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Chiang Mai’s Air Apocalypse: The World’s Worst Pollution Levels Uncovered!

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Chiang Mai, a city in northern Thailand, once again experienced the world’s worst air pollution on Tuesday morning, with an air quality index (AQI) of 180, according to IQAir, an air-pollution monitoring website. Ongoing forest fires and agricultural burning were identified as the primary causes of the dangerously unhealthy air, officials reported.

Fire hotspots were predominantly found in hard-to-reach forests on steep slopes in Fang, Phrao, and Chiang Dao districts. Officials have been dispatched to these areas to address the situation, said Chatchawan Panya, deputy governor of the northern province. Mr. Panya provided this update after presiding over a meeting on combating wildfire smoke and PM2.5 pollution with representatives from district offices.

The deputy governor urged all agencies to increase their efforts to prevent illegal burning in forests and to remain vigilant. He also expressed gratitude to every agency and volunteer for their work in fighting wildfires this month. The Northern Meteorological Centre has forecast the possibility of rainfall on April 23 and 24, contingent upon the success of artificial cloud-seeding efforts, as a cold air mass moves in.

Additionally, an increasing number of hotspots are being detected in the northern region of Thailand, as reported by the Geo-Informatics and Space Technology Development Agency (Gistda). The agency revealed that Suomi NPP satellite images from Monday showed 1,274 hotspots across the country. Gistda’s data showed that Chiang Mai recorded the highest number of hotspots, with 272, followed by Chiang Rai, with 265, and Mae Hong Son, with 197.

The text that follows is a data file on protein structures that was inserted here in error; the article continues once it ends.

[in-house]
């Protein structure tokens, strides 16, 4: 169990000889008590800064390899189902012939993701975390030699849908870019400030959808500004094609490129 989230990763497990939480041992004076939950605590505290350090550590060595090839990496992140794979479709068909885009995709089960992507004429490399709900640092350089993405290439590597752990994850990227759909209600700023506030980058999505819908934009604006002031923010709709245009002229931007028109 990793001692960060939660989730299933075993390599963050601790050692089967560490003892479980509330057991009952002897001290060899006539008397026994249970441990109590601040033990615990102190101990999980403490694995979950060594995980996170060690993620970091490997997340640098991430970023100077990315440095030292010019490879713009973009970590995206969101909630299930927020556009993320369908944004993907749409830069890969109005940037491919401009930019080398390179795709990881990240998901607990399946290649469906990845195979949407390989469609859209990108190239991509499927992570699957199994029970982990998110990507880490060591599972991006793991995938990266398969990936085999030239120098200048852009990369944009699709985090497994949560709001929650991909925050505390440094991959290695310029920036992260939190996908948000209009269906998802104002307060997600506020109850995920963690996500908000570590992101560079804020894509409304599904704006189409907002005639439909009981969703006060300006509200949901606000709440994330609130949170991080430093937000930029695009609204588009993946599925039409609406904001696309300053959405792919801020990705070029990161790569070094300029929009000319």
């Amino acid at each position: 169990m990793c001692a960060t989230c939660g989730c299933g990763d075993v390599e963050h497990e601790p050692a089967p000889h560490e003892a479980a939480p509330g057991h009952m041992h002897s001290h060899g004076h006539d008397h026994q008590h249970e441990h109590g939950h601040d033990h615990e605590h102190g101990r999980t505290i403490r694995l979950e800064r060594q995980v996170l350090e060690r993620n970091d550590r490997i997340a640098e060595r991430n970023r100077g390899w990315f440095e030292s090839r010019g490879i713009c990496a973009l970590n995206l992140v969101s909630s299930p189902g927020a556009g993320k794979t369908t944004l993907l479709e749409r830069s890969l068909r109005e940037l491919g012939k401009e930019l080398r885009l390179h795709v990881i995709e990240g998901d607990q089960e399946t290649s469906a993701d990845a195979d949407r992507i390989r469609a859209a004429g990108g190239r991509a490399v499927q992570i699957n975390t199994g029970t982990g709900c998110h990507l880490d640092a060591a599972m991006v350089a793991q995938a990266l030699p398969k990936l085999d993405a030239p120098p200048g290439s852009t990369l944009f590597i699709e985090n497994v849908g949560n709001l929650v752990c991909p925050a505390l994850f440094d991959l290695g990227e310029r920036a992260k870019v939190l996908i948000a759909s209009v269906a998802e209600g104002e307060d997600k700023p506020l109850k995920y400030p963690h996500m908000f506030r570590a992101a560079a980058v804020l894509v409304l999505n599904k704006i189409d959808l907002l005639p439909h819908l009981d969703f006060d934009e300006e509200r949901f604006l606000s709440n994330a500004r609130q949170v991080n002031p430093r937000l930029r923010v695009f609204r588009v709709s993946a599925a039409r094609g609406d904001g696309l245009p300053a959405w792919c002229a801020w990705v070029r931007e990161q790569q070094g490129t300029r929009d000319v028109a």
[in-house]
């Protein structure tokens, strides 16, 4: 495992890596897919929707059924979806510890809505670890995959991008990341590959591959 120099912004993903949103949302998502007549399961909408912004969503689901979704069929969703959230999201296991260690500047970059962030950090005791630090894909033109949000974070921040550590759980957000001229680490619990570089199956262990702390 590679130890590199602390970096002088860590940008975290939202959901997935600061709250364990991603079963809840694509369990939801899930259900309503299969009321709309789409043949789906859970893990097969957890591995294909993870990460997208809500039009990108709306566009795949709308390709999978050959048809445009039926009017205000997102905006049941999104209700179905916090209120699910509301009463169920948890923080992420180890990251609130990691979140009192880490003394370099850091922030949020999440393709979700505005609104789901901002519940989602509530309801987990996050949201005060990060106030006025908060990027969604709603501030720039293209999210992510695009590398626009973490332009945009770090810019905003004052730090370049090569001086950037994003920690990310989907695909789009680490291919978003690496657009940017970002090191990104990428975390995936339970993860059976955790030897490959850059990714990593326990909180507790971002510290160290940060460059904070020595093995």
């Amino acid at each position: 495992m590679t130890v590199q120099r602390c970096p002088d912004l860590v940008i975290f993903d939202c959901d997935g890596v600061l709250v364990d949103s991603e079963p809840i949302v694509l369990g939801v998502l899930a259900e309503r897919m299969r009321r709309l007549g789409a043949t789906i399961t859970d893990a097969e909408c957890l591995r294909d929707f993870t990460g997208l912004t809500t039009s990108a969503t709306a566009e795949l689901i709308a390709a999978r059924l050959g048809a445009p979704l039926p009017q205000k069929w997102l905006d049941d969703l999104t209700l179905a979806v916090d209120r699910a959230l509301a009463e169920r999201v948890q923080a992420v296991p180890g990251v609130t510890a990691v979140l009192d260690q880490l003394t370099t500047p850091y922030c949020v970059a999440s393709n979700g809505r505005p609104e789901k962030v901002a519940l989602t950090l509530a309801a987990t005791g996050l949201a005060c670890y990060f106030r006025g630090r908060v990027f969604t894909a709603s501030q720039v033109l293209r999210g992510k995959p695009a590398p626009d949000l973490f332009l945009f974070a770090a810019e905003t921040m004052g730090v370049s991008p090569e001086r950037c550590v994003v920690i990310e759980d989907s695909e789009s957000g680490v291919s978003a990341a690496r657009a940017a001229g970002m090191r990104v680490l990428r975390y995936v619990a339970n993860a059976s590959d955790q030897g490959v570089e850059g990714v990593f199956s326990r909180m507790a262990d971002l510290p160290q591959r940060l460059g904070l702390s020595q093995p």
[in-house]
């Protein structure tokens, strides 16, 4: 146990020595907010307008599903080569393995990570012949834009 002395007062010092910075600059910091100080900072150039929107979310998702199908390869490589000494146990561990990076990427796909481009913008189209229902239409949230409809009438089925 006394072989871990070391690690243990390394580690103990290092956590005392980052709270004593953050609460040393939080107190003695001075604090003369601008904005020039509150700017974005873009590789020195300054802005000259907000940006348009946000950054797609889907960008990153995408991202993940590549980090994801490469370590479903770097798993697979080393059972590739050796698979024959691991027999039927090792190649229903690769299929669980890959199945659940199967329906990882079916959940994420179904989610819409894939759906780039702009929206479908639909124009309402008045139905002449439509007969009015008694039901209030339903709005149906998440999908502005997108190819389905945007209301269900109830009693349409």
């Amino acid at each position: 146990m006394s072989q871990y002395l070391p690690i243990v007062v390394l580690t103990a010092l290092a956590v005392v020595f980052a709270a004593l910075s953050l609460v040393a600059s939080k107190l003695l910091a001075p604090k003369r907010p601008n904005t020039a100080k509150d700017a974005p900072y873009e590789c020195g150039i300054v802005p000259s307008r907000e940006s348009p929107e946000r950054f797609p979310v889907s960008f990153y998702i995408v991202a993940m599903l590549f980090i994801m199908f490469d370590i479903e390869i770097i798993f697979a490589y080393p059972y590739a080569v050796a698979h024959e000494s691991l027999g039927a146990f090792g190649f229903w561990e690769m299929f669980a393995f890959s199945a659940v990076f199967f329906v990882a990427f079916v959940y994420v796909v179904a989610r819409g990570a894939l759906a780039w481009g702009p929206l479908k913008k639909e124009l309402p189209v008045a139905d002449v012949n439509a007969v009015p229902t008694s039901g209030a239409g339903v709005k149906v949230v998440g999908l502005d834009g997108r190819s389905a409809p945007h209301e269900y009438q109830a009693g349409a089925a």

Among Thailand’s neighboring countries, Myanmar had the most hotspots at 4,489, followed by Laos with 1,673, Vietnam with 319, Cambodia with 28, and Malaysia with 17. In response to burning activities, Gistda issued a warning to several Chiang Mai, Tak, Mae Hong Son, Lampang, Phetchabun, Nan, and Nakhon Sawan provinces, after analyzing more than 12 million rai of fire-prone forest areas between April 17 and 23.

Prime Minister Prayut Chan-o-cha has also encouraged relevant agencies to collaborate with their counterparts in neighboring countries to find solutions and enforce laws against violators. He further urged every agency to increase tree planting efforts across the nation.

Meanwhile, in southern Thailand, large areas of Betong, the southernmost district in the border province of Yala, were engulfed in thick haze on Monday, leading to complaints of eye irritation and respiratory issues. Local officials recommended that the public wear face masks, while visibility was reduced and motorists were advised to exercise extra caution while driving.

The Air Pollution and Health Impact Research Station at Prince of Songkla University reported that average PM2.5 levels in the South have ranged from 50 to 55µg/m3 since Saturday. According to the university’s Air Pollution Research Centre, the smog observed in the South resulted from prevailing winds carrying smoke from hotspots in Laos, Cambodia, and Vietnam.

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